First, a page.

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Slowly Clarifying Minnesota’s Vague Dual Tracking Statute

Posted By USFN, Tuesday, August 14, 2018
Updated: Wednesday, August 8, 2018

August 14, 2018

by Eric D. Cook and Orin J. Kipp
Wilford Geske & Cook, P.A. – USFN Member (Minnesota)

Since its enactment in 2013, Minnesota and Eighth Circuit courts have gradually whittled away at the ambiguities of Minnesota’s dual tracking statute (Minn. Stat. § 582.043). Most recently, the Eighth Circuit sided with the lender — while also declining to make a determination on a key question that remains unclear within the statute: what constitutes a “complete loss mitigation application.” [Wilson v. Wells Fargo Bank, N.A., No. 16-3213 (8th Cir. July 17, 2018) (unpublished).]

In Wilson the borrower challenged the underlying foreclosure based on alleged violations of Minnesota’s dual tracking statute. The borrower’s primary argument was that Wells Fargo violated subdivision 6(c) of the dual tracking statute. This subdivision provides that if a servicer receives a loss mitigation application after the sale has been scheduled, it must halt the foreclosure sale and evaluate the application.

The borrower contended that her submission of a Hardship Affidavit Form (which stated she was requesting review of her current financial situation to determine if she qualified for temporary or permanent mortgage relief options) was her loss mitigation application. The court disagreed; stating that while “loss mitigation application” has not been defined by Minnesota state courts it was persuaded by the ruling in Wells Fargo Bank, N.A. v. Lansing, No. A14-0868, 2015 WL 506655 (Minn. Ct. App. 2015). Lansing did not elaborate on what constituted a “complete” application, and the Wilson court similarly did not define what constituted a complete application because it was undisputed that the application was not even substantially complete.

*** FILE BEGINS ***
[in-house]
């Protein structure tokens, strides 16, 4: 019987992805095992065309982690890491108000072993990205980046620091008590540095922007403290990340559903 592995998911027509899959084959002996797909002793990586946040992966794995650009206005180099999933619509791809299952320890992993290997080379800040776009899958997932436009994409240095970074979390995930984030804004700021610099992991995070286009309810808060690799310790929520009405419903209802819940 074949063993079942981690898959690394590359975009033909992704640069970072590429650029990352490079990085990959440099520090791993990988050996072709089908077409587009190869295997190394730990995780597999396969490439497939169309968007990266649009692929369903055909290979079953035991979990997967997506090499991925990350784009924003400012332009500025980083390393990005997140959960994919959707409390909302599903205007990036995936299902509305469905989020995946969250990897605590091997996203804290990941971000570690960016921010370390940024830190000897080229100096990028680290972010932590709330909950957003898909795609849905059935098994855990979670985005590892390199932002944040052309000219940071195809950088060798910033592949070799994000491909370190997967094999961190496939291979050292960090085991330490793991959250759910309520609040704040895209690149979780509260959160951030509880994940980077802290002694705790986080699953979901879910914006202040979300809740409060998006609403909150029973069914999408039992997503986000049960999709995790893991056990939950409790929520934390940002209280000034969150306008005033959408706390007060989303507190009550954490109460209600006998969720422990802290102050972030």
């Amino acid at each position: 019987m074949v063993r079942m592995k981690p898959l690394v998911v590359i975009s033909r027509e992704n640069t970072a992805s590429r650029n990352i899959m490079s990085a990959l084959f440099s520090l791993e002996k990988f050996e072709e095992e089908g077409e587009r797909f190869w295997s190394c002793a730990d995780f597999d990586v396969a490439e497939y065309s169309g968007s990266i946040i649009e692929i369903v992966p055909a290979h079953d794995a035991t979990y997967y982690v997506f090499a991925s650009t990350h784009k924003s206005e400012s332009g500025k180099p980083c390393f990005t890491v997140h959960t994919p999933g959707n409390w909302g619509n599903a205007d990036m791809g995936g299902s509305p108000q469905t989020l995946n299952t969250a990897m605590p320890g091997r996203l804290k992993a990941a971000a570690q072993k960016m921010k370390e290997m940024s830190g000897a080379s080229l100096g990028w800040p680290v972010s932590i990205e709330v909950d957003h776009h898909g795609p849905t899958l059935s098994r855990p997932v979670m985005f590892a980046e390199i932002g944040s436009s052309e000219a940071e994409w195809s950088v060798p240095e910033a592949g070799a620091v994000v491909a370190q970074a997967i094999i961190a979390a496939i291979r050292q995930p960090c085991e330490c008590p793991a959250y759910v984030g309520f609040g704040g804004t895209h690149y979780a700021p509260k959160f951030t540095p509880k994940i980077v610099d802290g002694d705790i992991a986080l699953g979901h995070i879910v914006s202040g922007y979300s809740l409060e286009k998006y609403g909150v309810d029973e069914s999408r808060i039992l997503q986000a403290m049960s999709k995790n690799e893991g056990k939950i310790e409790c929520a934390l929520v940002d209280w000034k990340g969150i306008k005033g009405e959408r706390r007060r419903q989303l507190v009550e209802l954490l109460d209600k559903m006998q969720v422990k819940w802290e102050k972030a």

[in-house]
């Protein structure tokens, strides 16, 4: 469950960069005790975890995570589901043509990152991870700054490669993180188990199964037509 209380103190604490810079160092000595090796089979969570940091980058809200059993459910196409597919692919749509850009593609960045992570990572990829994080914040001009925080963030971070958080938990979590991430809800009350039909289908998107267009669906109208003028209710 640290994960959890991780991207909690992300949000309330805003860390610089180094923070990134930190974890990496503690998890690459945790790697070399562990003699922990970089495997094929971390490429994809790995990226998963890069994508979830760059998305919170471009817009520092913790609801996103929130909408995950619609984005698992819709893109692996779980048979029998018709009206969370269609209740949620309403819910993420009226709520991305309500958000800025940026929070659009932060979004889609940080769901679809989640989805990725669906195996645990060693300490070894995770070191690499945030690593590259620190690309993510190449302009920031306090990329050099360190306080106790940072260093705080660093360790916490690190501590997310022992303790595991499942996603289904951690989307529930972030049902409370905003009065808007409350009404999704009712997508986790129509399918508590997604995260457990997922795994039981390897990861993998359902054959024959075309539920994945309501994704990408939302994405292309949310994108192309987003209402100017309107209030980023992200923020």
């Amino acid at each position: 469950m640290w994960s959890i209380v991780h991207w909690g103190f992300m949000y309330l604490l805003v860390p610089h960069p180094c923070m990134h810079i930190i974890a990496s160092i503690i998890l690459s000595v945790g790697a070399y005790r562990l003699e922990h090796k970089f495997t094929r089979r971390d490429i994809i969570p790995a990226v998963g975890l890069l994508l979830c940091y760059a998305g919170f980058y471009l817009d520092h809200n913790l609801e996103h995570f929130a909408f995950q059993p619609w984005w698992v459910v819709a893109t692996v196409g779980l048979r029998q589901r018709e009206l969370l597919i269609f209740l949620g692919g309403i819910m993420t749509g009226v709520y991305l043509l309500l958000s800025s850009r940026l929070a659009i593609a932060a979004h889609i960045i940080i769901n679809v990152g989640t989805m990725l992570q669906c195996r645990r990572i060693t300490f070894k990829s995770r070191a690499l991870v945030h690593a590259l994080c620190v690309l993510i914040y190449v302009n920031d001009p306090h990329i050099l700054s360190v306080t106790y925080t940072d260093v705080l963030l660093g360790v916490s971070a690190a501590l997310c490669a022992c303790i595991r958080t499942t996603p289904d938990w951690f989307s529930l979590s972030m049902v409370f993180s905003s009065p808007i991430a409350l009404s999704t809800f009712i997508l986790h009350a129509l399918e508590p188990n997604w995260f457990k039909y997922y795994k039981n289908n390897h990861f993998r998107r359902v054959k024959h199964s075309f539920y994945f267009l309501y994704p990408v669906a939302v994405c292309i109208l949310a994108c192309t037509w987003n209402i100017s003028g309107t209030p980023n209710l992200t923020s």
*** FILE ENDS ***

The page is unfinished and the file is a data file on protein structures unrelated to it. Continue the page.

Appellate Analysis
Servicers have been challenged to design policies and procedures for Minnesota loss mitigation in the face of statutory silence as to what constitutes a loss mitigation application. The Bureau of Consumer Financial Protection (BCFP) regulations define and require a complete application. The Eighth Circuit focused its analysis on subd. 6 by distinguishing between a request for loss mitigation and an application for loss mitigation. In the past, receipt of a Hardship Affidavit may have been enough to meet a core documents standard and necessitated halting the foreclosure, but the Eighth Circuit viewed receipt of the Hardship Affidavit as merely a request for loss mitigation, not a formal loss mitigation application. Consequently, Wells Fargo was not required to halt the foreclosure.

The Wilson court’s higher standard of completeness is akin to BCFP regulations that require a borrower to provide all information and documents requested by the servicer. If Minnesota courts follow the Eighth Circuit’s non-binding decision in Wilson, the inconsistency between Minnesota law and BCFP standards for loss mitigation applications goes away. For now, Wilson is a lender-friendly court’s attempt at imposing a “completeness” requirement under a vague statute.

The borrower also contended that Wells Fargo failed to give her a “reasonable amount of time” to provide the documents requested in order for Wells Fargo to complete the application review. Subdivision 5(2) of the dual tracking statute provides that after a servicer receives a request for a loan modification, it must exercise reasonable diligence in obtaining documents and information from the mortgagor in order to complete the application and review it. The borrower did not introduce any evidence showing that 32 days was an unreasonable amount of time. As such, the court found that the borrower’s claims under this subdivision failed as well.

Minnesota’s dual tracking statute remains vague and silent on a few requirements that differ from federal law, presenting challenges for servicers and their attorneys.

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